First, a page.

Ahoy, squirts! Quint here with a pair of test screening reviews of Matthew Vaughn (LAYER CAKE)'s adaptation of Neil Gaiman (Sandman)'s fantasy novel, STARDUST. I'm a pretty big fan of Gaiman's book and loved LAYER CAKE big time, so naturally this one is high on my "want to see now" list. We've got two reviews so far, with the promise of a few more. It'll be good to see a consensus. Both of the reviews we have so far are positive, the second shorter, but illustrating some slow parts a bit more. Keep in mind these guys saw an early cut of a giant Fantasy Epic and that this is far from being the version we'll see in theaters next July. Also be warned of story spoilers. If you want to go in 100% fresh, you might want to click back now knowing that 2 people who saw an early cut both loved it. For the rest, here they are! Enjoy!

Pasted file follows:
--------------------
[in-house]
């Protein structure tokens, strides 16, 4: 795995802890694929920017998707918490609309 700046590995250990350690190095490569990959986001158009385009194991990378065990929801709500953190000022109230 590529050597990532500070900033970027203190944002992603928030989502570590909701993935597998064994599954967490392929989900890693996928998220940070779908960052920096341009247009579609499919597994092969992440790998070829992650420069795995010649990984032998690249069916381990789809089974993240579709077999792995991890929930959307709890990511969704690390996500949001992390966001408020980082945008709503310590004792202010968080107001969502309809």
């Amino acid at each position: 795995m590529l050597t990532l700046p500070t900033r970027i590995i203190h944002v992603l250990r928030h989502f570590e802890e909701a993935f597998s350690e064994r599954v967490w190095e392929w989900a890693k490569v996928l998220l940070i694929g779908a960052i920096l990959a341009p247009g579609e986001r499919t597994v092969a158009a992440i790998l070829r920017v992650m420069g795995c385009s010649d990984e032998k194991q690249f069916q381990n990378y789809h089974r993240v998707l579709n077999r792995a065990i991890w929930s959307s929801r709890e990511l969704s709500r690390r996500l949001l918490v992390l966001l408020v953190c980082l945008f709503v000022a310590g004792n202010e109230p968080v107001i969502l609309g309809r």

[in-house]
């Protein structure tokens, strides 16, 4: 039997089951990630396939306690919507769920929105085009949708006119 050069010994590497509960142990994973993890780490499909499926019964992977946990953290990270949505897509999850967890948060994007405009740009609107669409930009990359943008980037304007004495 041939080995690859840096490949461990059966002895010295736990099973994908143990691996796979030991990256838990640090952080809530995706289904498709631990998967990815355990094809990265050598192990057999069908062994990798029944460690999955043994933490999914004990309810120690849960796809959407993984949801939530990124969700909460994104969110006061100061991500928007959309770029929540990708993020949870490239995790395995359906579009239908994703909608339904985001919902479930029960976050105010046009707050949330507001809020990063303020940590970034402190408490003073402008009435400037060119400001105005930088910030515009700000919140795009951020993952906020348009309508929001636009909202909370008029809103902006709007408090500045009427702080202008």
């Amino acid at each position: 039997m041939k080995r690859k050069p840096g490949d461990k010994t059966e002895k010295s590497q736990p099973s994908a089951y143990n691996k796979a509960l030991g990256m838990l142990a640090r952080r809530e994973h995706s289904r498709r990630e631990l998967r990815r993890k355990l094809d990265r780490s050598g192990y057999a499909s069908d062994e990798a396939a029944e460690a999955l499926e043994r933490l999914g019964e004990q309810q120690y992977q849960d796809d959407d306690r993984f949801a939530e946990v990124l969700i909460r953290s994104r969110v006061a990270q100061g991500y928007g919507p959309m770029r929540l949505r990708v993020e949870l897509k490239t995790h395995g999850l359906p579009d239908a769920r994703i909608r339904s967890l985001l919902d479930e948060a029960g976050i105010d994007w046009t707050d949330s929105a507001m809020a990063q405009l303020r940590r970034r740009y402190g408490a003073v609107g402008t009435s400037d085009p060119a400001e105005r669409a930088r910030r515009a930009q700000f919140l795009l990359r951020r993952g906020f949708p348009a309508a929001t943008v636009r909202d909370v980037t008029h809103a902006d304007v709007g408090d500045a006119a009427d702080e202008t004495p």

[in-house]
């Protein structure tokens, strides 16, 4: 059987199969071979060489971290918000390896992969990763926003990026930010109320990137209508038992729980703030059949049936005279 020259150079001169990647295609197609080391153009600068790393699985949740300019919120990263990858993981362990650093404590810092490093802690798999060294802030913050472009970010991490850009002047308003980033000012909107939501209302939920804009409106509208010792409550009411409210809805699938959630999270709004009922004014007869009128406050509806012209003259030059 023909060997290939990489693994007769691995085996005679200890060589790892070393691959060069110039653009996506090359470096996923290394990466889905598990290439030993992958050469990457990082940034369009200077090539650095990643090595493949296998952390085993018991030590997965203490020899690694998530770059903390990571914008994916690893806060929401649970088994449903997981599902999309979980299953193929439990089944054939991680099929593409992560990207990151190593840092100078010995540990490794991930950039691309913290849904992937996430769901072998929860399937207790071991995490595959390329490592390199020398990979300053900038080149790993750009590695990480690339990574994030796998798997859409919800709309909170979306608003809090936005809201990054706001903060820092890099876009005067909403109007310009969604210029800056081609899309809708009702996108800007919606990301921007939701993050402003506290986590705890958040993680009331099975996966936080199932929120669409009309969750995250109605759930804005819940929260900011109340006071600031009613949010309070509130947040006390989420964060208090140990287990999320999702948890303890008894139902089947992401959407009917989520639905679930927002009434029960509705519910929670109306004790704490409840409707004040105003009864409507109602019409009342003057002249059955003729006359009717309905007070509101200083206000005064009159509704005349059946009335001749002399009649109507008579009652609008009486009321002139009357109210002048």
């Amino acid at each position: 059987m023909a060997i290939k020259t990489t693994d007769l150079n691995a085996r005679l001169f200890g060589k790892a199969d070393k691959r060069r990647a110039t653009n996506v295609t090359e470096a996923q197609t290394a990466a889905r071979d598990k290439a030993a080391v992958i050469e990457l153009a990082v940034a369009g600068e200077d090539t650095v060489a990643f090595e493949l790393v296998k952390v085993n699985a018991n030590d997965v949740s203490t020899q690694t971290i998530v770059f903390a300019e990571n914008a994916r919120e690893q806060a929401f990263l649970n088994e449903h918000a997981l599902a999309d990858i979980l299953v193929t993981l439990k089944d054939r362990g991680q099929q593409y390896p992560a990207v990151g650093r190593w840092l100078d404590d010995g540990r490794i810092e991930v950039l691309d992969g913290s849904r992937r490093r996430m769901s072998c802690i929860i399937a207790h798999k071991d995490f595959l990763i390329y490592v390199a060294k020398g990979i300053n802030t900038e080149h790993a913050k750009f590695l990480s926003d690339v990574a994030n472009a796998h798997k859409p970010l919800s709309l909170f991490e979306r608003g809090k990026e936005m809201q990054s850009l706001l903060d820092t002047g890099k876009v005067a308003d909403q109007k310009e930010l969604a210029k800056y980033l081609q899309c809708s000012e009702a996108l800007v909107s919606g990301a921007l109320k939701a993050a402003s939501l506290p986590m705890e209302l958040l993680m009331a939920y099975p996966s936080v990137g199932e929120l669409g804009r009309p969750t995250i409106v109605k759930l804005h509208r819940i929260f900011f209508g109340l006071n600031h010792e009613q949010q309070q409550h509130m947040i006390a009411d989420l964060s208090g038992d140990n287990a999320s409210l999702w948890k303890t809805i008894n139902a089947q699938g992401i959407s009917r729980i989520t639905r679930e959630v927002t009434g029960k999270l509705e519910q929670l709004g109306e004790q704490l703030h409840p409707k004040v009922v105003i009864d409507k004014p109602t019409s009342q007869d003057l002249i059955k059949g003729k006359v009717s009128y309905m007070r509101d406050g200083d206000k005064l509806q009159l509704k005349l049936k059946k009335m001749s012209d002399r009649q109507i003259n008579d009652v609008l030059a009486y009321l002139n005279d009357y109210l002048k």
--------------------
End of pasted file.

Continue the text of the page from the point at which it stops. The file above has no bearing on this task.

Hey Harry, Mister Fizzy here with a review from the first test screening of Neil Gaiman and Matthew Vaughns Stardust. Earlier in the week, I was alerted that Stardust, a movie that Ive been eagerly awaiting, would be screening in Pasadena this Thursday. So I showed up last night with fingers crossed, a couple Sandman graphic novels in my pack (on the off-chance that Neil himself might be there; he turned out not to be, but you never know), and no pass. Thankfully, I fell into the age group they were testing, and was admitted, anyway; a number of folks were not. Now, before I say anything more, I need to point out that I am a big Neil Gaiman fan. Not a freakish fan, but I do follow his work with enthusiasm. Hes a true jack-of-all-trades, and his projects always seem to have that little extra something that distinguishes them and makes them special. Ive read a lot of his stuff, and feel that most is brilliant, and some even falls into the realm of masterpiece (Sandman, natch, but also, for my money, American Gods is the biggest fantasy masterpiece to be penned in some time). So, I know and adore Gaimans work. Right. Having said that, for this film, I was familiar with the source material and thought it was as least as adaptable as, say, The Princess Bride. So, naturally I was excited. A gentleman from the research company started out by telling us that this is their rough cut and that the effects were unfinished. By the time of its release, the movie should be technically perfect. Right, thank you. Start the film. For those of you unfamiliar with Stardust, its a tongue-in-cheek fantasy in the vein of Princess Bride or much of Peter Beagles work. It starts in the town of Wall, which is tucked in a corner of the English countryside. Walls most distinguishing feature is a long (surprise, surprise) wall running along the length of the town. Supposedly, this wall separates our world from the world of Faerie, a land where magic rules. Theres only one gap in this wall, and its guarded day and night to keep anyone from passing through. But pass through is exactly what Dunstan Thorn (Nathaniel Parker) does one day, traveling to a Faerie marketplace, and catching the eye of a comely shop assistant who is bound by an unbreakable chain to serve Ditchwater Sal, a merchant/bargain-basement witch. She trades him an invaluable magical charm for a kiss, one thing leads to another, and 9 months later, a basket is left at the gap in the wall and Dunstan has another mouth to feed. This mouth belongs to Tristan Thorn (Charlie Cox), the hero of our tale. Fast-forward about 20 years, and Tristan is an awkward shop-boy vying for the affections of the beautiful, but vain Victoria (played coquettishly by Sienna Miller). His rival for her affections is the foppish cad, Humphrey (Henry Cavill), who delights in tormenting poor Tristan. Our starry-eyed hero, though, is determined and when, mid-woo, Victoria tells him that she is to marry Humphrey, who has already set out to buy her a ring (all the way from Ipswich!), he proclaims that he would travel much further than Ipswich and bring her any treasure her heart desires, in order to prove his love. Just then, a star falls beyond the realm of Wall, and they reach a bargain: if Tristan can bring it back to her in 7 days, she will wed him instead of Humphrey. There are others who would seek the star, however. First there are the sons of the dying King of Stormhold (played briefly, but memorably by Peter OToole). See, the star didnt just fall, it was knocked from the heavens by a royal ruby that, when held by the last surviving male heir of Stormhold, will signify his succession to the throne. The 4 surviving brothers (soon to be fewer) will simultaneously pursue the ruby, and do their best to be the last one standing when its found. Also, there is the witch Lamia (played by an over-the-top Michelle Pfeiffer) and her two sisters, who plan to eat the heart of the star to gain prolonged life and youth. Yes, I said the heart of the star. See, since this star dropped in a land of magic, it took the form of a young woman instead of a lump of metallic rock. Her name is Yvaine (played perfectly by the beautiful, sharp-tongued, blond-tressed Claire Danes), and she would like nothing better than to go home. Through some good fortune, Tristan is the first to find Yvaine, but the others arent far behind, and there are many dangers along the way. It makes sense that the producer of Lock, Stock, and Two Smoking Barrels, and Snatch, and director of Layer Cake would be the right man to helm this film. Sure, the subject matters couldnt be any different, but just take a look at that synopsis; thats a lot of plates to keep spinning, right? But keep spinning they do, and in a very satisfying way, just like in those aforementioned British caper movies. I, for one, couldnt be happier that Matthew Vaughn left the sure-to-misfire X3 for this project. He brings a sense of confidence to the directing that this film needed in order to work. Hes also not afraid to let his movie deviate from the source material when it helps the story. Theres not much I can negatively say about this film. They called it a rough cut, but other than the unfinished effects, this film looked ready for theatres. There were one or two moments where I think they needed to linger just a moment more, particulary in the opening market scene with Dunstan, where things moved so fast I barely felt we got a sense of setting. I could have also done with seeing how Tristan travels when he first lights the Babylon candle. Also, when the tree speaks to him (couldnt tell if it was voiced by Tori Amos or not, but it should be), it was unclear that it was, in fact, the tree talking. Those were the major comments that I can remember making on my questionnaire. As you can see, no major changes are needed from where I stand. Now, Im not the purist type. I feel that the film is the film and the book is the book, and when you try to make one the other you end up with a mess. Evidence of this exists in Harry Potter 1, in which they seemed so concerned with cramming the entire book in, they left out a sense of wonder and discovery. The converse comes into play with Lord of the Rings, in which the changes are what made the books filmable, and ultimately incredible. So, I welcome the changes they made here, and there are a number. First, I like that the time setting has been left ambiguous (late 19th, early 20th century?); in the book, it was present day (there was mention of people coming to Wall in airplanes). It adds to the magic and fantasy of the story, I think. I also like the exclusion of any contact between the residents of Wall and Faerie. It makes the world beyond Wall that much more mysterious, which I like. I like that Tristans only family now is Dunstan, since that better motivates him to want to find his mother, and gives us a little more time to flesh the father-son relationship. I liked the addition of Ricky Gervais as Ferdy the Fence, and loved the addition of David Kelly as the sole guard of the wall. Also, the revision to Robert De Niros Pirate Captain Shakespeare was inspired. I dont want to give too much away, but lets just say that hed be right at home with that pirate guy on The Wiggles, Captain Feathersword. Bernard, the peasant boy who is shanghaied by Lamia, is also given more to do than he was in the book, and Victorias suitor, Humphrey is more fleshed-out as well. The biggest change is the ending. While the book wraps up the threads of characters mostly separately, the film allows things to build to a head, Lock Stock style, and the inevitable showdown is one of the coolest Ive seen in a long time. Its the sort of payoff that this story needed (whereas the book ended satisfying, but ultimately somewhat anticlimactically). We really get a chance to see the witch sisters use their magic, and there is a sword fight between Septimus and Tristan that has to be seen to be believed. There was a great balance of humor and action and it all came across very organically. There was none of the wink-wink or referential humor of Ella Enchanted or the Shrek films here. Basically, this feels like a close cousin to Princess Bride, only with a decent budget. That same tongue-in-cheek spirit is at play here, but it never takes away from the suspense. My favorite parts include all the bits involving the ghosts of the deceased princes of Stormhold, Bernards reaction to his transformation into womanhood, The King of Stormholds reaction to his sons murder, the negotiation between Shakespeare and Ferdy, the wall guards confrontation with Tristan when he first tries to cross, and all the scenes with Captain Shakespeare and his crew. The casting was top-notch, and there are no real look, theres so-and-so moments. Sure, De Niro, Danes, Gervais, and Pfeiffer are all big names, but theyre so pitch-perfectly cast that they own their characters. The chemistry is everywhere it should be, between Yvaine and Tristan, between Tristan and Dunstan, between Lamia and her sisters, and between Septimus and his brothers. This movie reignited my crush for Claire Danes, who was everything a star should be: sharp and radiant. The big surprise was Charlie Cox, whom Im not familiar with. He carried this film splendidly, and his transformation from kid to hero was gradual and very believable. He was likeable, and easy to root for. Mark Strong carried a strength and menace as Septimus, and Michelle Pfeiffer pulled off the wicked and sinister Lamia. But it wasnt just the principals, but everyone, who made this movie work, and at no point did I think, So-and-so wouldve been much better for that part. The settings were breathtaking. Taking a cue from Peter Jackson, Vaughn did much location shooting (where, I dont know. Engand, Id imagine), and so this world of fantasy has a very real and tangible feel to it, which in turn strengthens the story, making suspension of disbelief easier, as real settings did with Lord of the Rings. Well, I think Ive rambled on long enough. Its safe to say that I loved the film and hope that they dont touch the cut I saw, just polish it a little. The tone is perfect Gaiman, and the movie will appeal to kids and their parents without either feeling out of their realm. Theres nothing dumbed-down about this film, despite its family-friendliness. This is my favorite fantasy offering since Lord of the Rings and Ill be standing in line the day it comes to theatres. It makes me salivate to see Gaimans Coraline, as well as his telling of Beowulf hit screens. Welcome, kids, to the Year of Gaiman.